Your car’s engine oil plays a crucial part in your car’s functionality. Without oil, the engine wouldn’t be able to function properly. Engine oil is used to lubricate the different parts of an engine and in addition, is also used to manage the heat of the engine (thus, preventing it from overheating).
Over time your engine oil will begin to deteriorate and as a result, you must change your oil. If you choose not to check your car’s oil regularly and you don’t change it when needed, some serious (and expensive) damage may result. With this in mind, below is a list of common signs which indicate that you should change your engine’s oil.
Sign #1 – Why is my transmission or differential oil low?
Gear oils play a similar role to that of engine oil and provide protection for both the differential and manual transmission. Ultimately, gear oils allow both of these vital parts to do their jobs effectively. By having a low oil level, proper lubrication of all moving parts may not occur, this can result in damage occurring in these parts. Most modern automatic vehicles provide you with an easy way to check the level of your transmission oil, some however can be more difficult or “sealed” for the life of the vehicle.
For vehicles with a dipstick located under the bonnet this can be quite easy. First, make sure that your engine is warm after a short drive, put the vehicle in park (Take care in checking fluid levels with your engine running as your engine can be quite hot). Remove the dipstick, wipe off any excess oil with a rag, re-insert the dipstick, and remove it again. If the gear oil appears dark or gritty, then it should be changed. You can find what type of oil is recommend for your vehicle using our Parts Guide.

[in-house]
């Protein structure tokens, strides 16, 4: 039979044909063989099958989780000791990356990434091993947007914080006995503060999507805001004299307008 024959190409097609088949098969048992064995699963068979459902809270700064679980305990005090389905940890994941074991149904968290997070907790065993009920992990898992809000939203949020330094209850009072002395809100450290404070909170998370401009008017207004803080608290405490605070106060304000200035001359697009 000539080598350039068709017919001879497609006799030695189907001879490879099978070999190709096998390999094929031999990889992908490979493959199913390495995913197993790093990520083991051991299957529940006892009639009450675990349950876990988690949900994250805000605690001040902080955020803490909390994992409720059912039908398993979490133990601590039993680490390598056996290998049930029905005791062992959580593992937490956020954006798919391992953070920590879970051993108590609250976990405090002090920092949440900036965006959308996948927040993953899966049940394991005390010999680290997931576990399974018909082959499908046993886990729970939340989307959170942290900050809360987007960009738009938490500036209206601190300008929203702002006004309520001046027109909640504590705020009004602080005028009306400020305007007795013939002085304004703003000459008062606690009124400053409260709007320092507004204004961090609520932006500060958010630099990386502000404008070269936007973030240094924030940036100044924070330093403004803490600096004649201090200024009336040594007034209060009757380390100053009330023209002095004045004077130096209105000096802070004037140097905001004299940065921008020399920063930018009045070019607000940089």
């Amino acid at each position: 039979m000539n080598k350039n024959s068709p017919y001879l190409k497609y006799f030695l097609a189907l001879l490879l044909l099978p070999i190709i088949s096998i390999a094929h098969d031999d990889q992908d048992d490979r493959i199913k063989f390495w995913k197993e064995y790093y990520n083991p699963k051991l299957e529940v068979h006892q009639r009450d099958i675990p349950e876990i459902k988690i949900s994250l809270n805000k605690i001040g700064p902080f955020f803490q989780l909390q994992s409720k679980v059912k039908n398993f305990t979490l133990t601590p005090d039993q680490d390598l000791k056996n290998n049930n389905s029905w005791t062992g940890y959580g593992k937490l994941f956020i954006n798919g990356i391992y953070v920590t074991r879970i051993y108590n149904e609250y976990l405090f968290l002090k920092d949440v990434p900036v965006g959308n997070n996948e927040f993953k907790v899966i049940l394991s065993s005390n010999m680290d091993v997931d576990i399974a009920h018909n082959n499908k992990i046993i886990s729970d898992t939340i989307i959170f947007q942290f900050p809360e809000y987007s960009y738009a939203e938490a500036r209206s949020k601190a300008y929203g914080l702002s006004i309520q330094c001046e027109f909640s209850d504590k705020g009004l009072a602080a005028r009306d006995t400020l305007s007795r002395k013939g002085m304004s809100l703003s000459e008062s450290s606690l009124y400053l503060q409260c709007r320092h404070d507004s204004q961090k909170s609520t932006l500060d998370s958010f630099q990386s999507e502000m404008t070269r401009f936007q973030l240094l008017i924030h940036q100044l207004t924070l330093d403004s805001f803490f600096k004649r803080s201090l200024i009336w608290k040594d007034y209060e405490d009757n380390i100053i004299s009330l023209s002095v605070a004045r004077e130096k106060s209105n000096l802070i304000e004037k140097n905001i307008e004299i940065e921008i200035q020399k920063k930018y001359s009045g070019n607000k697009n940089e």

Some transmissions and differentials have filler plugs, this is used to check oil levels and top up, If you cannot check your oil level, book it in for an inspection with your local mechanic through our mechanic finder.
Sign #2 – Why is a sound coming from my gearbox/differential?
Differentials and gearboxes are made from many different gears which intertwine with one another. How effective gears and components work depend on how well those gears are arranged to interlock with each other as well as the quality of the oil to lubricate them. For example, if your gear oil is low or hasn’t been changed for a long time, the gears may not be lubricated sufficiently and then you hear a whining noise of the internal gears pushing against each other.
Any new noises coming from your car is something to be concerned about but fortunately, when it comes to your gearbox or differential, this whining noise could be resolved as simply replacing the gear oil. If you find the gearbox or differential sounds the same after an oil change, you may have damaged internal parts inside the component. This will need to be inspected by professional, use our mechanic finder to find one near you.
Sign #3 – Why is my gearbox making noise in neutral?